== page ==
More than 100 000 swarm Bangkok seeking elections

More than 100 000 protesters converged in Bangkok on Sunday and gave Thailand’s military-backed government an ultimatum to call elections within 24 hours or face crippling demonstrations across the capital.

Singing pro-democracy songs, dancing, hooting horns and waving placards, red-shirted supporters of former premier Thaksin Shinawatra flooded streets in Bangkok’s historic heart and threatened to stay for a week.

Most travelled from Thailand’s poor, rural provinces, piling into pick-up trucks, cars and even river boats, and illustrating Thaksin’s enduring influence on Thai politics even after his ouster in a 2006 coup, graft conviction and self-exile.

Protest leaders hope a powerful display of popular support will force Prime Minister Abhisit Vejjajiva to dissolve parliament and call an election that Thaksin’s allies would be well-placed to win. They also want to convince wavering partners in the governing coalition to break away.

“Brothers and sisters, don’t give up. Don’t fight for me. Fight for the country,” Thaksin told supporters via video link from an undisclosed location in Europe.

“I am a symbol of those bullied by the elite who do not care about democray and justice.”

The turbulence adds to a seemingly intractable political crisis that pits the military, urban elite and royalists who wear yellow at protests and strongly back Abhisit against mainly rural Thaksin supporters who wear red and say they are disenfranchised.

The “red shirts” plan to gather on Monday morning at a military base where Abhisit has taken refuge and is coordinating security. If their demands are not met, they have threatened to march through Bangkok, raising the prospect of paralysing many of the capital’s already-congested streets.

Abhisit is widely expected to survive the showdown.

He must go to the polls by the end of next year. In his weekly television address on Sunday, Abhisit indicated immediate elections were unlikely, citing the tense political climate and his coalition government’s parliamentary majority.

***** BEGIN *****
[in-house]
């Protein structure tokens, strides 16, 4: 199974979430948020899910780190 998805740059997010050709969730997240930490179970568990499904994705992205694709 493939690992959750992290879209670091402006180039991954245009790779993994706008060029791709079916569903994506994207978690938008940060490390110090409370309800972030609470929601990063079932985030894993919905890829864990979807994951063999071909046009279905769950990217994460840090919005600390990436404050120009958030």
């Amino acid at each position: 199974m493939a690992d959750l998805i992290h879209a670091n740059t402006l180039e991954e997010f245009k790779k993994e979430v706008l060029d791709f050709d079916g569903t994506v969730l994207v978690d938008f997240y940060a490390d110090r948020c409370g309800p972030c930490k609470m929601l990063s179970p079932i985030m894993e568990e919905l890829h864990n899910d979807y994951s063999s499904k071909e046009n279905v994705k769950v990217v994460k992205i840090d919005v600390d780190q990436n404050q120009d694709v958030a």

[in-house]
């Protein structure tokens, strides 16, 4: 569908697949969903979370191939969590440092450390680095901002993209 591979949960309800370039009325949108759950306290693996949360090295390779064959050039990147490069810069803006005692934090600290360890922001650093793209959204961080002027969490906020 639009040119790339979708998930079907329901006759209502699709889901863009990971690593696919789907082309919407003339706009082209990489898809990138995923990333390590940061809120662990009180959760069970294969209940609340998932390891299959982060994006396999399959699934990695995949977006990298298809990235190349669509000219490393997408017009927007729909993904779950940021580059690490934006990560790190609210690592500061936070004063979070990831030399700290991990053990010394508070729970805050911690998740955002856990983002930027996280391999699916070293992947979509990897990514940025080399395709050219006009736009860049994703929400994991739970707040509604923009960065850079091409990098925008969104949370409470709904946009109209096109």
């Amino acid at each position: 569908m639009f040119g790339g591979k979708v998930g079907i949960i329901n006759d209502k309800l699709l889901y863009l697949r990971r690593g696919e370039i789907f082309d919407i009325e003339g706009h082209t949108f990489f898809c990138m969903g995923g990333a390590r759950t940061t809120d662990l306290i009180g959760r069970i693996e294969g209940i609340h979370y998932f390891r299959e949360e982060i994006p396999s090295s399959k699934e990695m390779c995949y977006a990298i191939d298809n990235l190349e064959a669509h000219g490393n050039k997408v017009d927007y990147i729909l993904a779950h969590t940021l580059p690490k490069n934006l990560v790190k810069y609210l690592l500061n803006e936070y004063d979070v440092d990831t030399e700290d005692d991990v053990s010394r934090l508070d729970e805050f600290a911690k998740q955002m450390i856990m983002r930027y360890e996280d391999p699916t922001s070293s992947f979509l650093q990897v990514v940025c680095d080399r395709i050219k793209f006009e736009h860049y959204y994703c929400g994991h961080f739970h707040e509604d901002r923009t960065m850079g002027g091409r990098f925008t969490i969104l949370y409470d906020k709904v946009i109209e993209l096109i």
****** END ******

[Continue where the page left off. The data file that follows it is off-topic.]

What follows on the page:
Take a Look on the political crisis in Thailand.

Targeting Bangkok’s ‘elite’
Several main roads near government offices were blocked off either by protesters’ pick-up trucks and motorcycles or cordoned off by police and soldiers. Authorities deployed 50 000 police, soldiers and other security personnel across the city.

“We’re asking the government to relinquish power and return it to the people,” said Veera Musikapong, chairperson of the protest group, United Front for Democracy against Dictatorship, setting a deadline of noon Monday for Parliament to be dissolved.

Deputy Prime Minister Suthep Thuagsuban said protesters must not disrupt life for Bangkok residents. “If they close every road, that will be illegal,” he told reporters.

Last April, protests by Thaksin supporters triggered Thailand’s worst street violence in 17 years. In recent months, they have emphasised non-violence — and Thaksin’s rhetoric has softened since last year when he spoke of a “revolution”.

But without causing a big disruption, they may have trouble forcing elections, said Charnvit Kasetsiri, a political historian at Thammasart University.

“It’s hard to pressure the government if the crowd is under control. They will have to try to step it up in the next few days to make more noise and make themselves heard. The danger for the reds is that the government could just wait it out,” he said.

The protesters say the British-born, Oxford-educated Abhisit came to power illegitimately, heading a coalition the military cobbled together after courts dissolved a pro-Thaksin party that led the previous coalition government.

They chafe at what they say is an unelected elite preventing allies of twice-elected Thaksin from returning to power through a vote. Adding to their anger, Thailand’s top court seized $1,4-billion of Thaksin’s assets last month, saying it was accrued through abuse of power.

“This government angers me. I never cared much about politics until a few years ago when it became so clear they are trying to hold onto power at the expense of people like us,” said Teerachai Sukpitak, a farmer from north-east Leoi province.

Thailand was plagued by political upheaval in 2008 when yellow-shirted protesters who opposed Thaksin’s allies in the previous government occupied the prime minister’s office for three months and then blockaded Bangkok’s international airport until a court ousted the government.

Thaksin, a 60-year-old former telecommunications tycoon, is beloved in the vote-rich north and north-east after becoming the first Thai leader to win landslide elections twice, largely by reaching out to the poor through populist policies such as universal healthcare and cheap loans.

His critics accuse him of authoritarianism, corruption and undermining the monarchy — charges which he has denied.

The political conflict has done little to stop foreign investors, who have snapped up about $500-million of Thai stocks this year and are more focused on a swift, export-led economic rebound in Southeast Asia’s emerging markets. – Reuters

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